Author + information
- Yu Kataoka, MD,
- Rishi Puri, MBBS, PhD,
- Muhammad Hammadah, MD,
- Bhanu Duggal, MD,
- Kiyoko Uno, MD, PhD,
- Samir R. Kapadia, MD,
- E. Murat Tuzcu, MD,
- Steven E. Nissen, MD and
- Stephen J. Nicholls, MBBS, PhD∗ ()
- ↵∗South Australian Health & Medical Research Institute, North Terrace, Adelaide, SA 5000, Australia
The high local concentration of cholesterol in foam cells has been reported to formulate cholesterol crystals, which trigger a local inflammatory response (1). Intracellular crystals also induce apoptosis of foam cells, leading to further attraction of macrophages and development of a lipid-rich necrotic core (2). These effects may suggest a potential contribution of cholesterol crystals to plaque destabilization. Frequency-domain optical coherence tomography (FD-OCT) enables visualization of cholesterol crystals in vivo (3). We investigated the impact of cholesterol crystals on plaque vulnerability in stable patients with coronary artery disease.
We analyzed 250 patients with stable coronary artery disease in whom FD-OCT imaging was performed for the culprit vessel before percutaneous coronary intervention. The Cleveland Clinic’s Institutional Review Board Committee approved this study, and all patients gave written informed consent. A cholesterol crystal was defined as a thin, linear region of high-signal intensity within the lipid plaque (Figure 1) (3). Continuous variables are expressed as mean ± SD, and categorical variables are expressed as percentages. The chi-square test was used to test for differences in categorical variables between groups, and continuous data were compared by using unpaired Student t tests. A kappa coefficient was used to estimate intraobserver and interobserver reliability. The generalized estimating equations approach was used to take into account the intraclass correlation due to the multiple plaques analyzed within a single patient’s data. SAS software version 9.1.3 (SAS Institute, Cary, North Carolina) was used to conduct all statistical analyses.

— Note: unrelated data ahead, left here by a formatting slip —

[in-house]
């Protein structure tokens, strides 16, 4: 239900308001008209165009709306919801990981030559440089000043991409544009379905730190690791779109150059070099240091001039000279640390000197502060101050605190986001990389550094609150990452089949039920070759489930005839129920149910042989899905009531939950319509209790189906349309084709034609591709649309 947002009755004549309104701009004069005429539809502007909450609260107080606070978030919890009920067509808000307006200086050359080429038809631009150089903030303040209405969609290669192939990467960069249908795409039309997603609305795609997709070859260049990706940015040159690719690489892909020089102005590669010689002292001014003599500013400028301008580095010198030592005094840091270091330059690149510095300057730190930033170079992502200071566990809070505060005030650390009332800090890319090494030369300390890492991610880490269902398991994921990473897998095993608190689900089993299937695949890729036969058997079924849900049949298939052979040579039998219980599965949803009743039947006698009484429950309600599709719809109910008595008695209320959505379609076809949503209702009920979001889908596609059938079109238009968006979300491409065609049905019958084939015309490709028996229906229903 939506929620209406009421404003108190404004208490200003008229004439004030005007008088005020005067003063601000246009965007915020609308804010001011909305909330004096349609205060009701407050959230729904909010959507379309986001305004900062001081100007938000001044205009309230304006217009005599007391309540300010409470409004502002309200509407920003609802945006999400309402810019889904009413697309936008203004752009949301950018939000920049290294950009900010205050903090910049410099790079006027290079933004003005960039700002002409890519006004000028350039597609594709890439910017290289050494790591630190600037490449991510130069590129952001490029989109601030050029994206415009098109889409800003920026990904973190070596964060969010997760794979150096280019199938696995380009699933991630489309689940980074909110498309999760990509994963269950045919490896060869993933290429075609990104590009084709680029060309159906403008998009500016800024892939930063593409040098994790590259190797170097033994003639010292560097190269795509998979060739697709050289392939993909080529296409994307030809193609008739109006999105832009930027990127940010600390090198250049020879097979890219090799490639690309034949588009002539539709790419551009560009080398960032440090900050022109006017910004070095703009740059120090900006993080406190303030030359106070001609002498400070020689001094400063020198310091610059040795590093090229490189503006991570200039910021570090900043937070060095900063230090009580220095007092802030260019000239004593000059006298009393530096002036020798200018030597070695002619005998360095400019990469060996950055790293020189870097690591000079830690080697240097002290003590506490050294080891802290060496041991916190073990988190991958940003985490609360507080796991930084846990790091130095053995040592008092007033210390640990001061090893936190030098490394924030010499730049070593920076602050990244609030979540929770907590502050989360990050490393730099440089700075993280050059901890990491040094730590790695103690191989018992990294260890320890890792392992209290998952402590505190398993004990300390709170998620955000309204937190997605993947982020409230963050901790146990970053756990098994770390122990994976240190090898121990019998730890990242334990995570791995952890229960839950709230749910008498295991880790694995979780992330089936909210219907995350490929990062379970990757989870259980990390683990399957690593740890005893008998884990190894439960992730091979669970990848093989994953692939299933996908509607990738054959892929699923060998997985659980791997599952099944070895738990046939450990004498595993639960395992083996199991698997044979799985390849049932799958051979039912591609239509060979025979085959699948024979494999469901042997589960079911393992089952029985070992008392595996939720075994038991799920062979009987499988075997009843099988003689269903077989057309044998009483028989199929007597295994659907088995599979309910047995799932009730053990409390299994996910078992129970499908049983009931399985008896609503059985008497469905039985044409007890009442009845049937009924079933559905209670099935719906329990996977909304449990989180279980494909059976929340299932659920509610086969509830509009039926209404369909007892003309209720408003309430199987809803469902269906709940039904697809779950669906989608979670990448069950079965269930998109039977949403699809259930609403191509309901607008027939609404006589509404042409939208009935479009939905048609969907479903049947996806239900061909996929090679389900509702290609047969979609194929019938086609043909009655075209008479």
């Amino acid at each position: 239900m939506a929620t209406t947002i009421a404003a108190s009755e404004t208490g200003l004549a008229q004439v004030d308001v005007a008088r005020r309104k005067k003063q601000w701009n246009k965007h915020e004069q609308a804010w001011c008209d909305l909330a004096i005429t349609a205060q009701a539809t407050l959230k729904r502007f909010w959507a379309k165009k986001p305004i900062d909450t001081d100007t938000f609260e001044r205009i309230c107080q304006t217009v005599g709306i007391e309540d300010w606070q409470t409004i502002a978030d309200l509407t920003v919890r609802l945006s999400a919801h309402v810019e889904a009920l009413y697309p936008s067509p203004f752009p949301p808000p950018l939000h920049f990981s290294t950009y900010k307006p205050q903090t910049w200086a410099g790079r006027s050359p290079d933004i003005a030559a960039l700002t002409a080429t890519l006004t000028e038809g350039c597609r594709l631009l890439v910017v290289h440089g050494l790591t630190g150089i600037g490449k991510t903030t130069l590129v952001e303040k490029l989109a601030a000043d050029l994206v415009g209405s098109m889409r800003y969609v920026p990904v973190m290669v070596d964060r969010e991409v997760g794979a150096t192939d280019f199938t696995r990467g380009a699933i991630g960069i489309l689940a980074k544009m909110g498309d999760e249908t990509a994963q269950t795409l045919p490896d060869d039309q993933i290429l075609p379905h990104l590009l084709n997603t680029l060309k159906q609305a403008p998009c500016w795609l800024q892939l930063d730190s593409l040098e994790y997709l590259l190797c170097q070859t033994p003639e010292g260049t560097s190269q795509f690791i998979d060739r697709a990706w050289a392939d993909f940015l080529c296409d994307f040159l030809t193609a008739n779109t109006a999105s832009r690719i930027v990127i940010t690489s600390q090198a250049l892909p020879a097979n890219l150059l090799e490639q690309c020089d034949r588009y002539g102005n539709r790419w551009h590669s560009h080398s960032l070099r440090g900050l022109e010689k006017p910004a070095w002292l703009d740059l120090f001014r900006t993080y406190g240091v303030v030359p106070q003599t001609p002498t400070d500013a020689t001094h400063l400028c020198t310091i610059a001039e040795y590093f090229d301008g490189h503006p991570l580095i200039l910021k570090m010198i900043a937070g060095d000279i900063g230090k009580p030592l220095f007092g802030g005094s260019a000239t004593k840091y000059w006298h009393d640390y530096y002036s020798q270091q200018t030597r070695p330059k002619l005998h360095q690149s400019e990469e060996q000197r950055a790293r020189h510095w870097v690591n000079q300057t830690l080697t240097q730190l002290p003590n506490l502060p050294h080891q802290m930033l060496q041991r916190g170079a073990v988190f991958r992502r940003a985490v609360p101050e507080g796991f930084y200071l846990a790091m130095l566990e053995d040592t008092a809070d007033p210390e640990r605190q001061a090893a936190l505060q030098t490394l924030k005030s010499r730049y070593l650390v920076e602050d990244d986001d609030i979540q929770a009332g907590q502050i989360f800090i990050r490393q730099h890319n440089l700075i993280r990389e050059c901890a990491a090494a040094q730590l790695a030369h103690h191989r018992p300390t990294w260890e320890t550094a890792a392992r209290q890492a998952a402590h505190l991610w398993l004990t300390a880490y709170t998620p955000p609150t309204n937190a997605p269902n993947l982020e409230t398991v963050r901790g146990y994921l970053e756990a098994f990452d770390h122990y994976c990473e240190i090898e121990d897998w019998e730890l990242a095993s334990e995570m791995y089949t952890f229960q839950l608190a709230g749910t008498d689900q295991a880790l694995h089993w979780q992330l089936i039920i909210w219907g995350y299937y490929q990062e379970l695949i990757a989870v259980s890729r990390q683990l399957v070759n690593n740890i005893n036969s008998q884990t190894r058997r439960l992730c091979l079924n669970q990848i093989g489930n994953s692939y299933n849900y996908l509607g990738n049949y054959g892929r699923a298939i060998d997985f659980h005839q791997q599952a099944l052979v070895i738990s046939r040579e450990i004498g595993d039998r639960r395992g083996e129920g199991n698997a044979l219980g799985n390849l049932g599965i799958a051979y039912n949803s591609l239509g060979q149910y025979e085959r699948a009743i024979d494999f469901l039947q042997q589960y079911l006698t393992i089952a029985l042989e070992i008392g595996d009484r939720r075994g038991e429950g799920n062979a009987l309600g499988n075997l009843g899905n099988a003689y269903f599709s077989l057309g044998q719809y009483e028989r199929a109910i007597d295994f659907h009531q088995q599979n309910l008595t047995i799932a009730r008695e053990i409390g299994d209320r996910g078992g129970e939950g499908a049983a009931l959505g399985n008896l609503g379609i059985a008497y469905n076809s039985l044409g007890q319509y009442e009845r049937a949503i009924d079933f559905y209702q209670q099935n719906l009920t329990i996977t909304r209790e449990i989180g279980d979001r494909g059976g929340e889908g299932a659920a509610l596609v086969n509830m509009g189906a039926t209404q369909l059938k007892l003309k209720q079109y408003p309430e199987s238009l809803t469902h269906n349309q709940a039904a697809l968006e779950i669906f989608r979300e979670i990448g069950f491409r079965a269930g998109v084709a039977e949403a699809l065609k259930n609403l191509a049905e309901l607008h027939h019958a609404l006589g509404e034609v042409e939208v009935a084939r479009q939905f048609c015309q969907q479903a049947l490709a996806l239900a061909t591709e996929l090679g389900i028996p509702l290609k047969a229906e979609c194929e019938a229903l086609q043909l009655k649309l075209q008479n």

Ninety-nine patients (39.6%) had at least 1 cholesterol crystal within the culprit vessel. In the 250 patients, we identified 263 nonculprit and 113 culprit lipid plaques within 330 target vessels. Nonculprit plaques with cholesterol crystals had a larger average lipid arc, a smaller fibrous cap thickness, and a higher prevalence of thin-cap fibroatheroma, microchannel, and plaque rupture (Figure 1). Culprit plaques with cholesterol crystals also exhibited a larger lipid arc (179.8 ± 72.1° vs. 111.1 ± 65.6°; p = 0.001) and a greater frequency of thin-cap fibroatheroma (30.3% vs. 2.1%, p = 0.01). Intraobserver and interobserver variabilities yielded acceptable concordance for cholesterol crystals (kappa = 0.88 and 0.85, respectively).
Plaques with cholesterol crystals were predominantly located in the proximal segment of left anterior descending artery and right coronary artery, whereas their even distribution was observed within the left circumflex artery.
During the 2-year follow-up, the incidence of major adverse cardiovascular events was similar between nonculprit lipid plaques with and without cholesterol crystals (12.0% vs. 12.8%, p = 0.80).